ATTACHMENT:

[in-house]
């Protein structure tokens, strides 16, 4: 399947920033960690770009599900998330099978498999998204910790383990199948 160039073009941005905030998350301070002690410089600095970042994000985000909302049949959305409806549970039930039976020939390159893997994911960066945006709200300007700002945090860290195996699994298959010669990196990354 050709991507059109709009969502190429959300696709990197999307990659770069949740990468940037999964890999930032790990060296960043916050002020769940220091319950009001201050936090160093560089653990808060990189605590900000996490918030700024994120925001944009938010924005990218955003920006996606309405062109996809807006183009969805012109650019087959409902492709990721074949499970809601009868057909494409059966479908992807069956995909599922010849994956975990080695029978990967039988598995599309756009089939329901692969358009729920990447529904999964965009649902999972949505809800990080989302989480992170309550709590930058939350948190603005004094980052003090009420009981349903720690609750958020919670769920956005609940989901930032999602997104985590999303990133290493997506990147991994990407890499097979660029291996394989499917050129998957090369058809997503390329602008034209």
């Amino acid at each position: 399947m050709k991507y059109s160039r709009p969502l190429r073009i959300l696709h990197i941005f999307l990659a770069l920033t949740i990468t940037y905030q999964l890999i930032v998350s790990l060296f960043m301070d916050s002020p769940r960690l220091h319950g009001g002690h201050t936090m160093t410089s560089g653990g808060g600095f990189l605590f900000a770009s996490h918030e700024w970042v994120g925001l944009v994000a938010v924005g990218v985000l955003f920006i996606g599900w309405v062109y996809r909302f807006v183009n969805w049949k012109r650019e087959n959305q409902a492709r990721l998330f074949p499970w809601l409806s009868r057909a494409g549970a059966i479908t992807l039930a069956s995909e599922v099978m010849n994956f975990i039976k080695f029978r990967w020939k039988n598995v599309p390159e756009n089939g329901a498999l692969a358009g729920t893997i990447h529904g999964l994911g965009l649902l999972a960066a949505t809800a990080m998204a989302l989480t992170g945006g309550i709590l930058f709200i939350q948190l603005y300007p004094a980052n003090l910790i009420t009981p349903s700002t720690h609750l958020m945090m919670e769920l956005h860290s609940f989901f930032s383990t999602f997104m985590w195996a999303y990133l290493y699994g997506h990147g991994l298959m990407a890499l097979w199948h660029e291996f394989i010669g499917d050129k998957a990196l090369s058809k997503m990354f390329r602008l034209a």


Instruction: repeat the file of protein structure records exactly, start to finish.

[in-house]
């Protein structure tokens, strides 16, 4: 399947920033960690770009599900998330099978498999998204910790383990199948 160039073009941005905030998350301070002690410089600095970042994000985000909302049949959305409806549970039930039976020939390159893997994911960066945006709200300007700002945090860290195996699994298959010669990196990354 050709991507059109709009969502190429959300696709990197999307990659770069949740990468940037999964890999930032790990060296960043916050002020769940220091319950009001201050936090160093560089653990808060990189605590900000996490918030700024994120925001944009938010924005990218955003920006996606309405062109996809807006183009969805012109650019087959409902492709990721074949499970809601009868057909494409059966479908992807069956995909599922010849994956975990080695029978990967039988598995599309756009089939329901692969358009729920990447529904999964965009649902999972949505809800990080989302989480992170309550709590930058939350948190603005004094980052003090009420009981349903720690609750958020919670769920956005609940989901930032999602997104985590999303990133290493997506990147991994990407890499097979660029291996394989499917050129998957090369058809997503390329602008034209």
């Amino acid at each position: 399947m050709k991507y059109s160039r709009p969502l190429r073009i959300l696709h990197i941005f999307l990659a770069l920033t949740i990468t940037y905030q999964l890999i930032v998350s790990l060296f960043m301070d916050s002020p769940r960690l220091h319950g009001g002690h201050t936090m160093t410089s560089g653990g808060g600095f990189l605590f900000a770009s996490h918030e700024w970042v994120g925001l944009v994000a938010v924005g990218v985000l955003f920006i996606g599900w309405v062109y996809r909302f807006v183009n969805w049949k012109r650019e087959n959305q409902a492709r990721l998330f074949p499970w809601l409806s009868r057909a494409g549970a059966i479908t992807l039930a069956s995909e599922v099978m010849n994956f975990i039976k080695f029978r990967w020939k039988n598995v599309p390159e756009n089939g329901a498999l692969a358009g729920t893997i990447h529904g999964l994911g965009l649902l999972a960066a949505t809800a990080m998204a989302l989480t992170g945006g309550i709590l930058f709200i939350q948190l603005y300007p004094a980052n003090l910790i009420t009981p349903s700002t720690h609750l958020m945090m919670e769920l956005h860290s609940f989901f930032s383990t999602f997104m985590w195996a999303y990133l290493y699994g997506h990147g991994l298959m990407a890499l097979w199948h660029e291996f394989i010669g499917d050129k998957a990196l090369s058809k997503m990354f390329r602008l034209a």